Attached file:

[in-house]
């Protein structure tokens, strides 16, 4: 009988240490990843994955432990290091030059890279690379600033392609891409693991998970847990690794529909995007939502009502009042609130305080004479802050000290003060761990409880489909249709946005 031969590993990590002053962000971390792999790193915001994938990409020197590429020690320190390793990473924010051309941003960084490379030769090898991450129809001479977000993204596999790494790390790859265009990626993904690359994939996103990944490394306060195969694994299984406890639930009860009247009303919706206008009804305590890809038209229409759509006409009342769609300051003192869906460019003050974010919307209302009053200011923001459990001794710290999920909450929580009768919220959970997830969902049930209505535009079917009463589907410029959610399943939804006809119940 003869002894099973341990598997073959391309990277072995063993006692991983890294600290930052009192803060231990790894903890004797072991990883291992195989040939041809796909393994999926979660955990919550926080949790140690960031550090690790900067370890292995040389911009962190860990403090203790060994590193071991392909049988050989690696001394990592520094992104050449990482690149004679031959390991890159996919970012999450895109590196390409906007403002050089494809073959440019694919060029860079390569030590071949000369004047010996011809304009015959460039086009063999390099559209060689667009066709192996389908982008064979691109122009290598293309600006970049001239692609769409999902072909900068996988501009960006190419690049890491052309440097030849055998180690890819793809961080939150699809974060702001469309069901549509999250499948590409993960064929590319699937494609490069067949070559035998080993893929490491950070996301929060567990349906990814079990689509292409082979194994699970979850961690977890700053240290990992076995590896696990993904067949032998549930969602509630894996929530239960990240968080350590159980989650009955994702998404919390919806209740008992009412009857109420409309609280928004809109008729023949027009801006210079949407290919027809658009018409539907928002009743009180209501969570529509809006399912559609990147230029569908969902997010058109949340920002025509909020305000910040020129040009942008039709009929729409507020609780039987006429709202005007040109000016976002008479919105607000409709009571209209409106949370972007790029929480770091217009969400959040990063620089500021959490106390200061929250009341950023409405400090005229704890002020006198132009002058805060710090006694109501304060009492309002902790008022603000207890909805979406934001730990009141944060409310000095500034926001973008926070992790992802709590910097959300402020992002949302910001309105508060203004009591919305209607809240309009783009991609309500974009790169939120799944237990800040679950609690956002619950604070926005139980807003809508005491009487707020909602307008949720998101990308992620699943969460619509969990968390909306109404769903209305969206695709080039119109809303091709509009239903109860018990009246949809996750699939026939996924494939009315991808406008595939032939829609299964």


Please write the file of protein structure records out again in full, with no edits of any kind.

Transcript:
[in-house]
């Protein structure tokens, strides 16, 4: 009988240490990843994955432990290091030059890279690379600033392609891409693991998970847990690794529909995007939502009502009042609130305080004479802050000290003060761990409880489909249709946005 031969590993990590002053962000971390792999790193915001994938990409020197590429020690320190390793990473924010051309941003960084490379030769090898991450129809001479977000993204596999790494790390790859265009990626993904690359994939996103990944490394306060195969694994299984406890639930009860009247009303919706206008009804305590890809038209229409759509006409009342769609300051003192869906460019003050974010919307209302009053200011923001459990001794710290999920909450929580009768919220959970997830969902049930209505535009079917009463589907410029959610399943939804006809119940 003869002894099973341990598997073959391309990277072995063993006692991983890294600290930052009192803060231990790894903890004797072991990883291992195989040939041809796909393994999926979660955990919550926080949790140690960031550090690790900067370890292995040389911009962190860990403090203790060994590193071991392909049988050989690696001394990592520094992104050449990482690149004679031959390991890159996919970012999450895109590196390409906007403002050089494809073959440019694919060029860079390569030590071949000369004047010996011809304009015959460039086009063999390099559209060689667009066709192996389908982008064979691109122009290598293309600006970049001239692609769409999902072909900068996988501009960006190419690049890491052309440097030849055998180690890819793809961080939150699809974060702001469309069901549509999250499948590409993960064929590319699937494609490069067949070559035998080993893929490491950070996301929060567990349906990814079990689509292409082979194994699970979850961690977890700053240290990992076995590896696990993904067949032998549930969602509630894996929530239960990240968080350590159980989650009955994702998404919390919806209740008992009412009857109420409309609280928004809109008729023949027009801006210079949407290919027809658009018409539907928002009743009180209501969570529509809006399912559609990147230029569908969902997010058109949340920002025509909020305000910040020129040009942008039709009929729409507020609780039987006429709202005007040109000016976002008479919105607000409709009571209209409106949370972007790029929480770091217009969400959040990063620089500021959490106390200061929250009341950023409405400090005229704890002020006198132009002058805060710090006694109501304060009492309002902790008022603000207890909805979406934001730990009141944060409310000095500034926001973008926070992790992802709590910097959300402020992002949302910001309105508060203004009591919305209607809240309009783009991609309500974009790169939120799944237990800040679950609690956002619950604070926005139980807003809508005491009487707020909602307008949720998101990308992620699943969460619509969990968390909306109404769903209305969206695709080039119109809303091709509009239903109860018990009246949809996750699939026939996924494939009315991808406008595939032939829609299964």